by Xinhua writers Gu Zhenqiu, Wang Xiangjiang, Baijie
UN Secretary-General Ban Ki-moon is scheduled to convene the Summit on Climate Change -- the largest summit of world leaders to address climate change -- next Tuesday in a bid to mobilize the political will and vision and generate the momentum needed to reach an ambitious agreement at the UN Climate Change Conference in Copenhagen, the capital of Denmark, in December.
Ban, who puts top priority on the global efforts to deal with climate change and calls 2009 "the year of climate change," chairs the upcoming summit to focus heads of state and government on the need for urgent action, and to mobilize the highest level political will needed to reach a fair, effective, and scientifically ambitious global climate deal at the United Nations Climate Change Conference in Copenhagen this December.
Countries agreed to launch the new negotiations on a global agreement to tackle climate change at the end of 2007 in Bali, Indonesia. Their target for concluding the agreement was the 2009 Climate Change Conference in Copenhagen. To reach that goal, they set up an accelerated schedule for negotiations.
However, paving the way for constructive negotiations have proven extraordinarily complex. "This is an incredibly complex negotiation process. Unfortunately, we have not made much progress in the UN climate change negotiations," Ban told Xinhua on Tuesday in an exclusive interview. "That is why I am convening this summit meeting."
Against such a backdrop, countries have now reached a point where political direction from the highest level is needed. "This is a crucially important and historic moment when leaders of the world can demonstrate their political leadership addressing climate change," the secretary-general said.
Indeed, time is running out for negotiators. "I hope that this summit meeting can make a successful bridge to Copenhagen meeting," Ban told Xinhua. "We have only 15 days left in terms of negotiating days. We must seal the deal for a comprehensive, equitable and balanced climate deal in Copenhagen."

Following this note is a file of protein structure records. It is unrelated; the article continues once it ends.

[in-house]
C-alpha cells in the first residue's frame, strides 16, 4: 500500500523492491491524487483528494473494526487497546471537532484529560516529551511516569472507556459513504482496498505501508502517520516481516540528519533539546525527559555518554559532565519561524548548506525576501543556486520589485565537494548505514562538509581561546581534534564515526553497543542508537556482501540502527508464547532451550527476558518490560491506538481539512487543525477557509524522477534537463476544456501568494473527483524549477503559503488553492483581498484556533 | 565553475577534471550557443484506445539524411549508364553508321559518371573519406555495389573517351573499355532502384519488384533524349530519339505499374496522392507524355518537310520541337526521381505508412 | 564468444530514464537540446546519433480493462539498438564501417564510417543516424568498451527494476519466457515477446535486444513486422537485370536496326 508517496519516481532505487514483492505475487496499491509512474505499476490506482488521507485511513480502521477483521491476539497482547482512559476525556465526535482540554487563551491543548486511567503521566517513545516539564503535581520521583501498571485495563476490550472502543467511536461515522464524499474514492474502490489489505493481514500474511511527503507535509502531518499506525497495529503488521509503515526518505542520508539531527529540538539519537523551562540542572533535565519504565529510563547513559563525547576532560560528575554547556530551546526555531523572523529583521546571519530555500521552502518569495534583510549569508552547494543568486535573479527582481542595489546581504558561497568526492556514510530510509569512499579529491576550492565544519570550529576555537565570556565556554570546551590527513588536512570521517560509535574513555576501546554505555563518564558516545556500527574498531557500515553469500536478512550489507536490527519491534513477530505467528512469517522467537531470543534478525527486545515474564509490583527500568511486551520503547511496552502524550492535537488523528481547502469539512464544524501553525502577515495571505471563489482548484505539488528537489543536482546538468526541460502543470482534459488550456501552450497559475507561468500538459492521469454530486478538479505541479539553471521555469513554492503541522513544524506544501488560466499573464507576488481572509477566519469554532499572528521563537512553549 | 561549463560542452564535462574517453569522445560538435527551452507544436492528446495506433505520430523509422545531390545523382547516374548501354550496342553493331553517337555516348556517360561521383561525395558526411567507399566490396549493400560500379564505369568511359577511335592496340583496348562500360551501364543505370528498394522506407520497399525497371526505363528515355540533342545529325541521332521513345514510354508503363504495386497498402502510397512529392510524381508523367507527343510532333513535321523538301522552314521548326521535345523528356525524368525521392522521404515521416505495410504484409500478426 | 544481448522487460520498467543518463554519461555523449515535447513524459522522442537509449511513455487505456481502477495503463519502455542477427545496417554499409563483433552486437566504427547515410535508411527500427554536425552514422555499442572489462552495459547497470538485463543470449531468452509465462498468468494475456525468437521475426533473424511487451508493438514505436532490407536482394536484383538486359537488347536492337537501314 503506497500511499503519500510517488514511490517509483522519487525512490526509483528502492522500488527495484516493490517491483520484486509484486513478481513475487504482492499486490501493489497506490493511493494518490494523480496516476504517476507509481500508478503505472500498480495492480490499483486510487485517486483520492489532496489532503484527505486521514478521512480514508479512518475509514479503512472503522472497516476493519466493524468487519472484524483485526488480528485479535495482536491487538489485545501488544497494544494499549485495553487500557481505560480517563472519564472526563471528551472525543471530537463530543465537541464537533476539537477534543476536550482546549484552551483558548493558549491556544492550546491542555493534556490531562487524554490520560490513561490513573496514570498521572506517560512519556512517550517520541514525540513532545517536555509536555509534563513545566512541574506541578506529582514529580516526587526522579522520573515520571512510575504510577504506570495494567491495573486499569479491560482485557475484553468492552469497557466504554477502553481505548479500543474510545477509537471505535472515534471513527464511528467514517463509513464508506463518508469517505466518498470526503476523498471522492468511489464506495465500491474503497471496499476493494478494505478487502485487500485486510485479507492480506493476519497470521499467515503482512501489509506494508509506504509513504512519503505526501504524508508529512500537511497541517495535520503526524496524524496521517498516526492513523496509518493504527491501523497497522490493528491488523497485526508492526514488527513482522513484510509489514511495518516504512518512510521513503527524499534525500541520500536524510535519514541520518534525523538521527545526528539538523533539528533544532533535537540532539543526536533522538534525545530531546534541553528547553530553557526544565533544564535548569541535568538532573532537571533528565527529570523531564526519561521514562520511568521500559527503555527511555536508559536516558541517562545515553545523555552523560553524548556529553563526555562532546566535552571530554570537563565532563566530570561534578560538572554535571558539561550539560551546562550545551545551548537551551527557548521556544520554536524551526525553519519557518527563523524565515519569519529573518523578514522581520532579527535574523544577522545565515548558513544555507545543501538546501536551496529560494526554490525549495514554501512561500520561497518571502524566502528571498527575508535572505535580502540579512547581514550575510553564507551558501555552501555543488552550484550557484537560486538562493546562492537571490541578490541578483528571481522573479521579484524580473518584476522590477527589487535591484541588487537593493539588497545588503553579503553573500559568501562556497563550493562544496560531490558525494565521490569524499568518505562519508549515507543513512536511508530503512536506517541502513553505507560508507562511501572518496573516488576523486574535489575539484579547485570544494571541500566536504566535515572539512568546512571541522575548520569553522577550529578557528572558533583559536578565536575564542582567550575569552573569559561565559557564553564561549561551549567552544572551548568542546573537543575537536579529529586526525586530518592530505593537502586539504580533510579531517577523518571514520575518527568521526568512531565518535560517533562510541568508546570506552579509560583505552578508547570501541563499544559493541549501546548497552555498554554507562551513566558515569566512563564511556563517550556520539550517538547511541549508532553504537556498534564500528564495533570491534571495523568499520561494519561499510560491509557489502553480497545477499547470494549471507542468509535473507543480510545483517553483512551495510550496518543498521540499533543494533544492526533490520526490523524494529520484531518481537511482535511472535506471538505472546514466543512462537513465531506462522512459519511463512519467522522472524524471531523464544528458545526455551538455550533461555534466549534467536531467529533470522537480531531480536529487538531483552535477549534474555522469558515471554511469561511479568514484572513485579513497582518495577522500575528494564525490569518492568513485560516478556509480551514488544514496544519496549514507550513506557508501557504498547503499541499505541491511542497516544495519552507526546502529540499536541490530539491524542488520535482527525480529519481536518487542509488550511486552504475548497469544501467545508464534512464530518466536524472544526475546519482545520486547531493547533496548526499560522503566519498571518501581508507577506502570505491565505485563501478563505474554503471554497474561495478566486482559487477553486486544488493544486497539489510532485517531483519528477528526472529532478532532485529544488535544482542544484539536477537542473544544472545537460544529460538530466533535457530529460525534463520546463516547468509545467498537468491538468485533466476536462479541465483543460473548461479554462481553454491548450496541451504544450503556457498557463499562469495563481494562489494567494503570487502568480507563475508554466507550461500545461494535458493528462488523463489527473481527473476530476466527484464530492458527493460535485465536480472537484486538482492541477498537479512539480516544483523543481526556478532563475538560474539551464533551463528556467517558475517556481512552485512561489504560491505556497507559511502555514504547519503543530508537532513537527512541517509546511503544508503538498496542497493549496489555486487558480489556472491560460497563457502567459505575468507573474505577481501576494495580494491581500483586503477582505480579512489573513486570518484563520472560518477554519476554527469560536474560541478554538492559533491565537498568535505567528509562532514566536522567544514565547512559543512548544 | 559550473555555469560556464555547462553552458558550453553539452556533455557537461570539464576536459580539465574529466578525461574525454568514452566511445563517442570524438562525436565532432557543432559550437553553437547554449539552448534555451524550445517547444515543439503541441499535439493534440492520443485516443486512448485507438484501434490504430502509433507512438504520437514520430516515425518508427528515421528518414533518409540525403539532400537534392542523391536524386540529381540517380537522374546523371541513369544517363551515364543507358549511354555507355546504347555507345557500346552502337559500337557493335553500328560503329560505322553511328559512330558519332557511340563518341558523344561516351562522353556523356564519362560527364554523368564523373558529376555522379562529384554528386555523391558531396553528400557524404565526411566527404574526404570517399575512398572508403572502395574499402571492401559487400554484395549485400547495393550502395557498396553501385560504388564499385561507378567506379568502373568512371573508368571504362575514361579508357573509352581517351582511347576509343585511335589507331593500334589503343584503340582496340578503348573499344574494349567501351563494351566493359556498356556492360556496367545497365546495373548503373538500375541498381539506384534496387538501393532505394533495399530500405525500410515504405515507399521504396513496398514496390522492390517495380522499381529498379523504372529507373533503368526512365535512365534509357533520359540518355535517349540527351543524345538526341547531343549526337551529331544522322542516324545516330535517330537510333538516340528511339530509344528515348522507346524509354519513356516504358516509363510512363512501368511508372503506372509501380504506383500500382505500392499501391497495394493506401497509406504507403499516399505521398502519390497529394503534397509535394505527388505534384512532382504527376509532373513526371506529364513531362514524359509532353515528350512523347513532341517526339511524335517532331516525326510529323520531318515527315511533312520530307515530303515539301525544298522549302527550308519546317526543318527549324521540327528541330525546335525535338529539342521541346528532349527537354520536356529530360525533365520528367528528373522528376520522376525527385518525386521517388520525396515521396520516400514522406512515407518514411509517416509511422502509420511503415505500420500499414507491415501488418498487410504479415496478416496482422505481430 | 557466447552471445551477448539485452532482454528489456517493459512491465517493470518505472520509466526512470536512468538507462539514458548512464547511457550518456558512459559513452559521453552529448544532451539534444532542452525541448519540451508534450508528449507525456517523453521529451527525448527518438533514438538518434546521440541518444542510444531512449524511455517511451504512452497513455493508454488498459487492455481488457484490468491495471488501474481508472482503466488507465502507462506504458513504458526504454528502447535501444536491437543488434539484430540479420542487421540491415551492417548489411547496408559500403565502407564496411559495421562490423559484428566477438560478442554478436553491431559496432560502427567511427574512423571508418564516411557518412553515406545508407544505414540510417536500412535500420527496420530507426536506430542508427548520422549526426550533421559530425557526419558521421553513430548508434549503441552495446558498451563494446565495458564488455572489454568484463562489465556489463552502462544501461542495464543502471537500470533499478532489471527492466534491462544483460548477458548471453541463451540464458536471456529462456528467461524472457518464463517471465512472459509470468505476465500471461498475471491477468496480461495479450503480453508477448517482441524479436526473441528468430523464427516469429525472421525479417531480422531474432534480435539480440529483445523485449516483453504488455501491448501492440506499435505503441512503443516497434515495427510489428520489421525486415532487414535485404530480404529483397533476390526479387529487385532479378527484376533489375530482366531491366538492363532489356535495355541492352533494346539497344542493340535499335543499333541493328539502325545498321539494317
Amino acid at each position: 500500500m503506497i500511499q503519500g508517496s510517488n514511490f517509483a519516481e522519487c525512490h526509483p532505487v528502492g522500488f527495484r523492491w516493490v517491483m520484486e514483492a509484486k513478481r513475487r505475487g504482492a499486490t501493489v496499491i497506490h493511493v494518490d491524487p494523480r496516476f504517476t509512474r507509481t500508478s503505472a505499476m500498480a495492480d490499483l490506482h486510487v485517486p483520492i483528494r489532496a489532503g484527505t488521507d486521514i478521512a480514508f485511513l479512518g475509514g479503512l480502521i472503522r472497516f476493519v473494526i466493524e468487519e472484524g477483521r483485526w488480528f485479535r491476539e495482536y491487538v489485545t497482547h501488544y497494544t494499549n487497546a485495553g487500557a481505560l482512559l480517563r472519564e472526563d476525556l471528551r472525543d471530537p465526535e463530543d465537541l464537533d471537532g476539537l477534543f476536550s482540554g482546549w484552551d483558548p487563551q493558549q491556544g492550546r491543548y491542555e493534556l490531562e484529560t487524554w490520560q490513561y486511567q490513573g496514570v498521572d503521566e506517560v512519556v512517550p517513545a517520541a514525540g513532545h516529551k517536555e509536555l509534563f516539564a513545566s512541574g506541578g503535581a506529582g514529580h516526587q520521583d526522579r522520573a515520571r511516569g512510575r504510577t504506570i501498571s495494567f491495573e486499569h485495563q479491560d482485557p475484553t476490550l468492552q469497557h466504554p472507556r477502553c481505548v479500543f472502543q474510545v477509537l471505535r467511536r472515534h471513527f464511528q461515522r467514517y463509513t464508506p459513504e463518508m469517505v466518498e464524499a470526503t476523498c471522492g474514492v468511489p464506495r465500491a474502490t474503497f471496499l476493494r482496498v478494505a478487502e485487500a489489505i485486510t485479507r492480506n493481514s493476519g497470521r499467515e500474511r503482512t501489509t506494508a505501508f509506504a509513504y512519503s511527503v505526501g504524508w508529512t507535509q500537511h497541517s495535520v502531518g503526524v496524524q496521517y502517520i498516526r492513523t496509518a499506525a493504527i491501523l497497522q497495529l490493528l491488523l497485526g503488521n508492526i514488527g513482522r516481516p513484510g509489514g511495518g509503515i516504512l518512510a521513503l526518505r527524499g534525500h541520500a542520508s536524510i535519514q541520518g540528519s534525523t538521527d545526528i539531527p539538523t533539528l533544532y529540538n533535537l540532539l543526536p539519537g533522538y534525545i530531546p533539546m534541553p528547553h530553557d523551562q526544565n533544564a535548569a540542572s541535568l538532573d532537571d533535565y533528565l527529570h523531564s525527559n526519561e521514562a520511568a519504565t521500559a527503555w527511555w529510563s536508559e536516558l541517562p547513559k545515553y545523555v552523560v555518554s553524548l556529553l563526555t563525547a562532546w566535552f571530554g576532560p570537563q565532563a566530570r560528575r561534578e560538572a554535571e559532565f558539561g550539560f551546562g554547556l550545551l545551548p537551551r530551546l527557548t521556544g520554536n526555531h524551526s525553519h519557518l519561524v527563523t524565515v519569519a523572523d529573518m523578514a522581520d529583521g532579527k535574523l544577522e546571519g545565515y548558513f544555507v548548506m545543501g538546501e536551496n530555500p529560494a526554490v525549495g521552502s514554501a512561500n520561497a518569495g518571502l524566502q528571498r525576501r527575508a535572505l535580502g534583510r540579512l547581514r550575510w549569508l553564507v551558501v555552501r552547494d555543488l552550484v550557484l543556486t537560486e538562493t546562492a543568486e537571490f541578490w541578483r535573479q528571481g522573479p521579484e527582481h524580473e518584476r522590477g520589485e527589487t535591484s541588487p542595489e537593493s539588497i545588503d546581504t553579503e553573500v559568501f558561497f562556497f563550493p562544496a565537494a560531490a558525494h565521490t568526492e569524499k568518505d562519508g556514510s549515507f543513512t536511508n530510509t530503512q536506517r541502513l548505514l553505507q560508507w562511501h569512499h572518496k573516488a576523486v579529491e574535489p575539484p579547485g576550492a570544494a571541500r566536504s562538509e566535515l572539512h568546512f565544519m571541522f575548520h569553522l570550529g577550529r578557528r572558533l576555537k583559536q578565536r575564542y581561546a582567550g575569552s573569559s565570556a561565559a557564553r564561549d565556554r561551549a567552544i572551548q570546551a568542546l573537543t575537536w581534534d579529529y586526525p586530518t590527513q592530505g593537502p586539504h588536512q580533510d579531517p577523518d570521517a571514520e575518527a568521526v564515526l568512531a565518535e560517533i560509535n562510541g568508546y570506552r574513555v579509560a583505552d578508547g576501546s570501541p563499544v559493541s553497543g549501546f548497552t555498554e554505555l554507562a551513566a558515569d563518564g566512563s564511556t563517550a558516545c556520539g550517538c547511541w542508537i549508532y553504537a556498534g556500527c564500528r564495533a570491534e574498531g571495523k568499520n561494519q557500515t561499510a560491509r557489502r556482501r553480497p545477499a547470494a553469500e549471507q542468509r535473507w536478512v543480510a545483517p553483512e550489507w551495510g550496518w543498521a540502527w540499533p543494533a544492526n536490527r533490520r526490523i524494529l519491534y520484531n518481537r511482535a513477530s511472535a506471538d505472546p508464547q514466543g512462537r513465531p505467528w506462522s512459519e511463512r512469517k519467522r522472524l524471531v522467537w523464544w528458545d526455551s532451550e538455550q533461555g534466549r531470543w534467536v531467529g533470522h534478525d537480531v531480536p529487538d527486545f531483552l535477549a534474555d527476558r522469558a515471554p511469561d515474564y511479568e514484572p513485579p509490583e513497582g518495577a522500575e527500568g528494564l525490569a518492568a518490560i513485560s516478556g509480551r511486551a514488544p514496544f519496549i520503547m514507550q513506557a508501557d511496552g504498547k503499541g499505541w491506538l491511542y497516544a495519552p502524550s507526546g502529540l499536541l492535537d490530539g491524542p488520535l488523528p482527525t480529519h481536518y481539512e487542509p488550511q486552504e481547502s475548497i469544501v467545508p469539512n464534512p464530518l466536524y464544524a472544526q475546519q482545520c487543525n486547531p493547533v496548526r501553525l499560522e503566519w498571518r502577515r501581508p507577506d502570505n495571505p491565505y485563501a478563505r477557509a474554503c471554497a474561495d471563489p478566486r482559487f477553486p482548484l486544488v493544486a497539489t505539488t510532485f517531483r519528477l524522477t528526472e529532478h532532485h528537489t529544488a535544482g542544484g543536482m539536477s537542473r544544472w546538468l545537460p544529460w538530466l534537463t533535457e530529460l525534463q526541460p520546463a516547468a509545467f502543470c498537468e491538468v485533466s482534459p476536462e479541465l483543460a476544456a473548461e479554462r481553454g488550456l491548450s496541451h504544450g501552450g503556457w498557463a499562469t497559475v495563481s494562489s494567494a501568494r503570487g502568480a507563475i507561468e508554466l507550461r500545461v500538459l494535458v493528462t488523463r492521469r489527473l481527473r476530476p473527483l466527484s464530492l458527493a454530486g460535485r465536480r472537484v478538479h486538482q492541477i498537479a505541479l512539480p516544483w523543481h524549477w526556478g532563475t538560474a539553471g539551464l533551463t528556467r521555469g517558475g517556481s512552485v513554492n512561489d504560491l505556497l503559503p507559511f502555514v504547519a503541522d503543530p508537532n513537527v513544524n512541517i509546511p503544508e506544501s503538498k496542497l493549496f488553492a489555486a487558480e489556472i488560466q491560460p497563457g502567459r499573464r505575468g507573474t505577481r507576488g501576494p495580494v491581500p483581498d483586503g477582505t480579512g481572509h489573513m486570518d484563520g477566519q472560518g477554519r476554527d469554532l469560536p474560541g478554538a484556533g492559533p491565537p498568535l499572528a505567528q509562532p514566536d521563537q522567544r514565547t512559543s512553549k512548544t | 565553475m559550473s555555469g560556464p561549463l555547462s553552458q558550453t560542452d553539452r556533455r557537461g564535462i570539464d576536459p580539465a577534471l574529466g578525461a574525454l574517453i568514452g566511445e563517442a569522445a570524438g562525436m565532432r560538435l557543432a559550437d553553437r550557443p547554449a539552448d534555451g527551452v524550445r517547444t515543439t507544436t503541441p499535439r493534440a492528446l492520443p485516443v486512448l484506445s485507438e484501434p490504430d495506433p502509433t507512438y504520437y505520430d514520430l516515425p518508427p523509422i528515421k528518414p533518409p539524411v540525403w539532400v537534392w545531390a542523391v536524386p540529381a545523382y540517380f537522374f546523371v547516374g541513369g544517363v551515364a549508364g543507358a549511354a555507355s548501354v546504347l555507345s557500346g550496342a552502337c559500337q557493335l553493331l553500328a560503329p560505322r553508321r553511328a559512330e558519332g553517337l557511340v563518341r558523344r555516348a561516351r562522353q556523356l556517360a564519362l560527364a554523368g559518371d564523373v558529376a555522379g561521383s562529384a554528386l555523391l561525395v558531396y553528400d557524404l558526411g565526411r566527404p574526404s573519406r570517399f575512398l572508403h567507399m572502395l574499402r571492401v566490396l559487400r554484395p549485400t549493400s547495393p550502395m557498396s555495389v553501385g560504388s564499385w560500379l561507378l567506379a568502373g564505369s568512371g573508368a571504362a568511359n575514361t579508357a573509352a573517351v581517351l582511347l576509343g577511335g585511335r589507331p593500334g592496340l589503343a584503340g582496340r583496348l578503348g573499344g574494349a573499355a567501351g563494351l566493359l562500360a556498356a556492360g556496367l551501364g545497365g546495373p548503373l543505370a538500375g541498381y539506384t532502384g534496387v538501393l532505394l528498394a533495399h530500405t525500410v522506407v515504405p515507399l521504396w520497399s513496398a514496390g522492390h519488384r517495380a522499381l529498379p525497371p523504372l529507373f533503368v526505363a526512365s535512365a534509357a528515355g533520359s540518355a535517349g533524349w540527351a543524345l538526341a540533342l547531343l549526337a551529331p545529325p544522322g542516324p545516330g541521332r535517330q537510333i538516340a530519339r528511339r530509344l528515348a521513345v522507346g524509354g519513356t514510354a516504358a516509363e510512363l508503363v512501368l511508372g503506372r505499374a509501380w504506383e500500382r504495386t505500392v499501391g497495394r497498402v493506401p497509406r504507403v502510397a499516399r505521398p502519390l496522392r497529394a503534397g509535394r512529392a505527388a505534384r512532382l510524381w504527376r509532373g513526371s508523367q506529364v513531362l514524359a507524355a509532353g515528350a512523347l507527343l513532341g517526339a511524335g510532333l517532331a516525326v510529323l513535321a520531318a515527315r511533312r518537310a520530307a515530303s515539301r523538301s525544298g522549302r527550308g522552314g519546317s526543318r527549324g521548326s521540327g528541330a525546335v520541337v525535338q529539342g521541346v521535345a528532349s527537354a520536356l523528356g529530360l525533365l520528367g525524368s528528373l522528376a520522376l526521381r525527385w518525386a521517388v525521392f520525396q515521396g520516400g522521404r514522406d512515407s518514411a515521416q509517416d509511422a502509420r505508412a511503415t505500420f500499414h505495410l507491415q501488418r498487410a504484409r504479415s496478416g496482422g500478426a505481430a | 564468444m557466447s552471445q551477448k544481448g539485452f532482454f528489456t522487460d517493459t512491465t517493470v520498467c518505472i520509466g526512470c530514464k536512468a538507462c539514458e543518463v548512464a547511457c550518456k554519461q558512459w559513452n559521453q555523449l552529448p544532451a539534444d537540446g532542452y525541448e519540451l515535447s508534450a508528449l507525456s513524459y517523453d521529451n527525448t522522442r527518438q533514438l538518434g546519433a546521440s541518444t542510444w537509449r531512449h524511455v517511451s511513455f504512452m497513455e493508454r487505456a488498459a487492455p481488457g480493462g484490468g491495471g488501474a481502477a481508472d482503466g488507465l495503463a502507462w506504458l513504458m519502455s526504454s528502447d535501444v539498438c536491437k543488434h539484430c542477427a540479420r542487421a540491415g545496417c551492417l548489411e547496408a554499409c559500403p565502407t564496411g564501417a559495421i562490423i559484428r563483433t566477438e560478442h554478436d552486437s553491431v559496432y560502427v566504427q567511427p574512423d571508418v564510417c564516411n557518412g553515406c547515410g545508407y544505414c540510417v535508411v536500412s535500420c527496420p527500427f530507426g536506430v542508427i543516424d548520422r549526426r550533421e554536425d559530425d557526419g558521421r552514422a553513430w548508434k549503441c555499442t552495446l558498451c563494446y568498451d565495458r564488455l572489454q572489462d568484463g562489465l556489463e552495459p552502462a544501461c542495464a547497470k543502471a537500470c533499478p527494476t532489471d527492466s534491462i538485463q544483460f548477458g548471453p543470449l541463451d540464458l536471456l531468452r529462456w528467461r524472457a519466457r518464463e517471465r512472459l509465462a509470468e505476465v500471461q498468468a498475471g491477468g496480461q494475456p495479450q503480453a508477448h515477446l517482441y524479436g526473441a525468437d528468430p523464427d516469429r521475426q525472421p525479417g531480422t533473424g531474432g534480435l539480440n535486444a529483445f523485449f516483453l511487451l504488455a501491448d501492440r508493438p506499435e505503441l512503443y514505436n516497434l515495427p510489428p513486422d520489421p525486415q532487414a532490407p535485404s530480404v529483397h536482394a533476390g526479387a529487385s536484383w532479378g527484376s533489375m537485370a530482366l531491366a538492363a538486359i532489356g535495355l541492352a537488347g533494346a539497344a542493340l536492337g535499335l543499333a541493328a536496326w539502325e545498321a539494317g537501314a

In order to seal the deal in Copenhagen, the secretary-general visited many countries, such as China and Norway, where he visited the Arctic a couple of weeks ago.
"If we do not take urgent action, we will have to see a virtually ice-free North Pole," Ban said. "This will raise the sealevel by 1.2 meters. This will be devastating to the world; therefore, I am committed and I count on all world leaders to work hard and to demonstrate their political leadership."
"The New York Summit is premised on the notion that, with sufficient will, countries can reach an agreed outcome in Copenhagen that is fair, comprehensive, equitable, and satisfies the scientific bottom line for an effective response," UN officials said.
In fact, climate change is the most fundamental geo-political issue of our time, affecting everything from the health of economy worldwide to the health of citizens across the globe, energy security and international security. By definition, the United Nations sees it as a head of state issue requiring immediate prioritization.
Diplomats from nearly 200 countries will gather in Copenhagen, capital of Denmark, in December to negotiate a successor to the 1997 Kyodo Protocol, which for the first time bound wealthy countries to specific cuts in greenhouse gas emissions. Most of these emissions come from burning fossil fuels -- coal, oil, and natural gas -- for energy, from deforestation, and from the agricultural sector. They must be cut deeply in the coming decades if the world is to control the risk of dangerous climate change.
WHY UN SUMMIT?
It is true that aspects of climate change have been on the agenda of other high-level meetings, such as the Group of Eight (G8) industrialized countries and the Major Economic Forum. It will also be on the agenda of the summit of the Group of 20 (G20) largest economies in the world, scheduled to be held in Pittsburgh, the U.S.
None of these meetings, however, are as inclusive as the Summit on Climate Change convened by the secretary-general. "It is the only high-level meeting where all countries, from the largest emitters to the most vulnerable, can meet on an equal footing," UN officials said. "Climate change is a global problem that demands a global solution. Discussion must involve all countries."
The United Nations, which groups 192 member states, is the most universal inter-governmental organization in the world.
The summit aims to advance the negotiations, but is not a negotiating session itself. It provides a forum where leaders can discuss fundamental issues, find common ground and provide guidance to their negotiators.
There will not be a formal outcome, such as a declaration or communique. The main outcome of the summit will be captured in a Chair's Summary at the end of the one-day event.
The summit will capture the ideas presented during the discussions and in the prerecorded statements from Summit participants, and will represent the expressed political will of leaders to reach a successful outcome at the Copenhagen Climate Change Conference.